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Step 8: The Great Dividend Tax Advantage

The old saying goes there are two things certain in life – death and taxes.

Since you’re reading this, we presume you’re alive and breathing. But since you’re alive and breathing, the taxman will also have his beady eye on you, looking to get his fair share of your investment related income and capital gains.

Regardless of the number of stocks or indices that you end up owning, it is natural to want to optimize your portfolio’s after-tax returns. For that reason, you should have a basic understanding of how the stocks you own will be taxed.  As ever, if you are unsure about anything tax related, seek advice from the tax office or your friendly accountant.

Warning – math ahead!

The Joy Of Dividends

We Fools love dividend payments. To long-term investors, dividends from high quality companies are the gifts that just keep on giving.

On the flip side, in non-registered accounts (does not apply to RRSP or TFSA accounts), individual taxpayers must pay tax on their dividend receipts. Trust the taxman to spoil the party!

But there is some good news. Unlike many other countries, dividends from Canadian based companies are eligible for a somewhat convoluted set of calculations that can fondly be described as the dividend gross up and tax credit system.  The basic rationale behind this system is that dividends are paid by corporations after the taxman has already taken his cut.  Therefore, if dividend payments were fully taxed in the hands of the investor as well, it would equate to a double taxation.

To illustrate this double tax situation, assume that Canadian based company Gnarley Tuques earned $100 in its fiscal year and was taxed at a rate of 30%.  Gnarley’s after tax profits would be $70.  If you’re keeping score at home, this means $30 went to the taxman.

Now assume the company decides to pay all of this $70 out to shareholders as a dividend.  Also assume all of the company’s shareholders are taxed at a rate of 40%.  In theory, this means, collectively, Gnarley’s shareholders would pay an additional $28 in tax on that dividend.  Therefore, of Gnarley’s $100 in profits, $58 would find its way into the coffers of the Canadian government.  Not a very incentivizing system for the company, or the investors.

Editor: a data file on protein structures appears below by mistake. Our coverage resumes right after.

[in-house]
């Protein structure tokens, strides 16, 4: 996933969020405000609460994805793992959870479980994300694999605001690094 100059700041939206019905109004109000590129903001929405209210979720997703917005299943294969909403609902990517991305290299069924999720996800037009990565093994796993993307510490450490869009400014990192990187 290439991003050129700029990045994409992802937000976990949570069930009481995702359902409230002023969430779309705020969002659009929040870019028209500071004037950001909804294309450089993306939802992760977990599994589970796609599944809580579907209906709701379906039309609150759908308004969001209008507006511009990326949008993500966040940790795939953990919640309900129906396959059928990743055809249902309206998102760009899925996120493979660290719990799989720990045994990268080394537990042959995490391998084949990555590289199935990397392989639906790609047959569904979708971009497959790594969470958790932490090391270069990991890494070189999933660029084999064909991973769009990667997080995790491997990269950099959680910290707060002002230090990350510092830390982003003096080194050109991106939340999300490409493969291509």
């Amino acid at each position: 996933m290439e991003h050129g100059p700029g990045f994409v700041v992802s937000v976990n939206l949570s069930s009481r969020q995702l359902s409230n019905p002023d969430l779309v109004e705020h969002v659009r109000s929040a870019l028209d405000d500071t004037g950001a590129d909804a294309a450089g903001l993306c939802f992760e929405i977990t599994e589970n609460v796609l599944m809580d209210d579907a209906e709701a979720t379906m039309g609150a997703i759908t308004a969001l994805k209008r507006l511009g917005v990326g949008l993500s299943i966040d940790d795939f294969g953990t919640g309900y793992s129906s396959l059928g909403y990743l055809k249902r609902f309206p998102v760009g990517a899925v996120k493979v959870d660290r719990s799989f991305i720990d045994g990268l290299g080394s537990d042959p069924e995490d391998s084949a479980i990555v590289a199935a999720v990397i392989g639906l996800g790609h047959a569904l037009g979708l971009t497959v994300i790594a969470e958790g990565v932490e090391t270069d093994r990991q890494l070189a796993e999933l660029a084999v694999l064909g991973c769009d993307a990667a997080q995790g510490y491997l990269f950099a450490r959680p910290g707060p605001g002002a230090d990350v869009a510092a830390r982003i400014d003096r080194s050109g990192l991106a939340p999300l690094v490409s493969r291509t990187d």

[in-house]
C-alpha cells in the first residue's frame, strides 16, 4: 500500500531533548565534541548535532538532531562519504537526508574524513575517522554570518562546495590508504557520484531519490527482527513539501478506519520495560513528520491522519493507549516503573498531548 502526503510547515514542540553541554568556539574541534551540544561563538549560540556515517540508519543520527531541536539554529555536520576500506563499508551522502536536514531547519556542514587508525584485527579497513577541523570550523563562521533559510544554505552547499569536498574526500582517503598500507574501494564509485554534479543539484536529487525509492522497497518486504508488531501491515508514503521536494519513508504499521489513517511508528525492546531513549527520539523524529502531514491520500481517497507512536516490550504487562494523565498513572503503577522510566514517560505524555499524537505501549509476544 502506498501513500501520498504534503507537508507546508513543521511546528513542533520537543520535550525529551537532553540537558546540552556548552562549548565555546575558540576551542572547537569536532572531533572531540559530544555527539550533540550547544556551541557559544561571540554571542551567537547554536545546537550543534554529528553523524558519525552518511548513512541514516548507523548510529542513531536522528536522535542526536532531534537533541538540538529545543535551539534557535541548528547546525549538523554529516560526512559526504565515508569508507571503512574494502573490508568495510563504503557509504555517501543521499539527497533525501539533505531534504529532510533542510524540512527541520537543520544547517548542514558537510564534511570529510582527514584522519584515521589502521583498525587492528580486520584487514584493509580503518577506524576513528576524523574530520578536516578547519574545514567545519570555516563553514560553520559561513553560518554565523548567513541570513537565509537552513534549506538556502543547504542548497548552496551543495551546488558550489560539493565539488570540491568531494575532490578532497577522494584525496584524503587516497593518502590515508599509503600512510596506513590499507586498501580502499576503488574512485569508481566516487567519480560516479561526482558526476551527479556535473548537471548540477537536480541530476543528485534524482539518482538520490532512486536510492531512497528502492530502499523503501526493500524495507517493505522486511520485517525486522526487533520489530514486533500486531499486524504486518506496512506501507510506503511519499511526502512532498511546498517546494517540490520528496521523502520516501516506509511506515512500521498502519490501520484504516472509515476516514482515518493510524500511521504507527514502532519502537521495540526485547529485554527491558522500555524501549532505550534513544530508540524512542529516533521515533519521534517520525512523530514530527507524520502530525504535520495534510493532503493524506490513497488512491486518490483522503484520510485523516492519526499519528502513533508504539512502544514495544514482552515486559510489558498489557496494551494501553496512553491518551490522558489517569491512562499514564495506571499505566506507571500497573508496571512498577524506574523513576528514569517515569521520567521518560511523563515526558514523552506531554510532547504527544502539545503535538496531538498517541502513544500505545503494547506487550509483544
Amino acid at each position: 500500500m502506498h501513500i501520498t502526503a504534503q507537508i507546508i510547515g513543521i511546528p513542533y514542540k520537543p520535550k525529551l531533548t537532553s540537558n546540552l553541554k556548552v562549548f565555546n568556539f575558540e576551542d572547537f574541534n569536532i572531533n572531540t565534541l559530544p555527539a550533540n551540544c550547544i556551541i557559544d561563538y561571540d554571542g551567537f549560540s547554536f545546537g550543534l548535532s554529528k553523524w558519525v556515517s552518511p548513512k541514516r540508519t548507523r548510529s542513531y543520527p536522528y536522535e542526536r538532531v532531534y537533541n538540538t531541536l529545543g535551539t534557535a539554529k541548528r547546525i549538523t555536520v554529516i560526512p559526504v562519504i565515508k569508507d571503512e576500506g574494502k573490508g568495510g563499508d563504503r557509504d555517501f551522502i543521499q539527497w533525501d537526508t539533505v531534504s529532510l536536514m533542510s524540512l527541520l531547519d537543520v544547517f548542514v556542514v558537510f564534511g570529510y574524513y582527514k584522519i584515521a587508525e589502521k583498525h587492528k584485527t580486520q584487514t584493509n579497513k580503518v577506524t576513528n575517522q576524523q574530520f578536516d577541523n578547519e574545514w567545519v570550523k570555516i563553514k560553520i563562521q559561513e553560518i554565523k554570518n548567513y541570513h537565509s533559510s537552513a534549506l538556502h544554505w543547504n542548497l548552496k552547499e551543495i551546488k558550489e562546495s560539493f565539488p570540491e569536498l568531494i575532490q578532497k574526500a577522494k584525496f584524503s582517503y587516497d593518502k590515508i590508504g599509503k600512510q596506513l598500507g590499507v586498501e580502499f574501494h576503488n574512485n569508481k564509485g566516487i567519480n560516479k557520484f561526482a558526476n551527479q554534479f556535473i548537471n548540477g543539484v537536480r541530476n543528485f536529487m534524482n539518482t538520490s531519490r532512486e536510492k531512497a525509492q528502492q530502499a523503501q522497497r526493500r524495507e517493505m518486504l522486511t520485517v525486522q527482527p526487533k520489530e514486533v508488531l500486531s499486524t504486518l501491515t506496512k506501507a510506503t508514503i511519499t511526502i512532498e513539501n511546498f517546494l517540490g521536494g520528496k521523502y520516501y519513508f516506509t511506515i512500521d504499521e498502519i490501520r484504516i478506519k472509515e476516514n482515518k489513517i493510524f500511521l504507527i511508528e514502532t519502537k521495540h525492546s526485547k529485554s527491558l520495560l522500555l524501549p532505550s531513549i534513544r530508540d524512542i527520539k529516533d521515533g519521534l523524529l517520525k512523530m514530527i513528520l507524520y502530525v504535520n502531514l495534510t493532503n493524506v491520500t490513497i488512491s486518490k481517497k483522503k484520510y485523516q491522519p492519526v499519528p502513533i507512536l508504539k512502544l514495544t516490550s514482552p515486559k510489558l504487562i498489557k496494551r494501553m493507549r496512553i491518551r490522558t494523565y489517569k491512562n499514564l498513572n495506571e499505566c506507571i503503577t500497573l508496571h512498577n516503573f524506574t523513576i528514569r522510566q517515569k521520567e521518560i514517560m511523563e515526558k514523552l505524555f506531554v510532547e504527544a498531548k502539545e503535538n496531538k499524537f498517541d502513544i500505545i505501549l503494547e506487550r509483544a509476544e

Thanks to the dividend gross up and tax credit system, this is not the way it works.  The gross up is meant to convert the value of the dividend, $70 in the case of Gnarley Tuques, into an amount that approximates the company’s pre-tax earnings.  The current (2012) gross up rate is 38%.  Applying this to the $70 dividend brings us to $96.60.  As an aside, this gross up rate has been in decline in recent years.  As corporate tax rates have come down, the gross up has fallen from 45% in 2008/2009 to 44% in 2010 to 41% in 2011 and now sits at 38%.

Ok, so we’ve grossed the dividend up to $96.60, now what?  First we need to calculate how much tax the investor theoretically needs to pay on this grossed up amount.  Assuming a 40% tax rate, this would amount to $38.64.  Here comes the slightly tricky part.  Each province has their own dividend tax credit rate which goes on top of the Federal dividend tax credit rate of 16.44%.  To make our lives a little easier here, we’re going to assume that the combination of the Federal and Provincial dividend tax credits amount to 25%.  We apply this 25% to our grossed up dividend and arrive at a dividend tax credit of $24.15.  This tax credit is then subtracted from the $38.64 that we calculated earlier.  We are left with taxes being owed by Knarley’s shareholders on that $70 dividend of $14.49 – basically half of the tax that would have been owed had this system not been in place.

This gross up and tax credit system adds another feather in the cap of equities as we continue to build a case for this asset class being the best vehicle to grow long term savings.  Asset allocation comes up in the next section, but for now it is important to realize that fixed income instruments (bonds, GICs) pay interest, which is classified as income for tax purposes.  Income is taxed at the individual’s tax rate.  End of story.  No gross up, no credit.  If your personal tax rate is 40% and you receive interest from a Government of Canada bond of $70, you’re going to be sending $28 of that interest receipt right back to the GoC at tax time.

What this all boils down to is that paying less tax means that more money is left in your non-registered brokerage accounts.  And guess what more money left over means?  Do we really have to spell it out at this point?  Just in case.  Less money being paid to the tax man means that the impact of compounding is that much more powerful.  That’s a good thing!

Just to add – on the bright side of paying taxes, at least it means you have made some money on your investments.  If you’d like to avoid this whole tax thing all together, pick stocks that decline in value!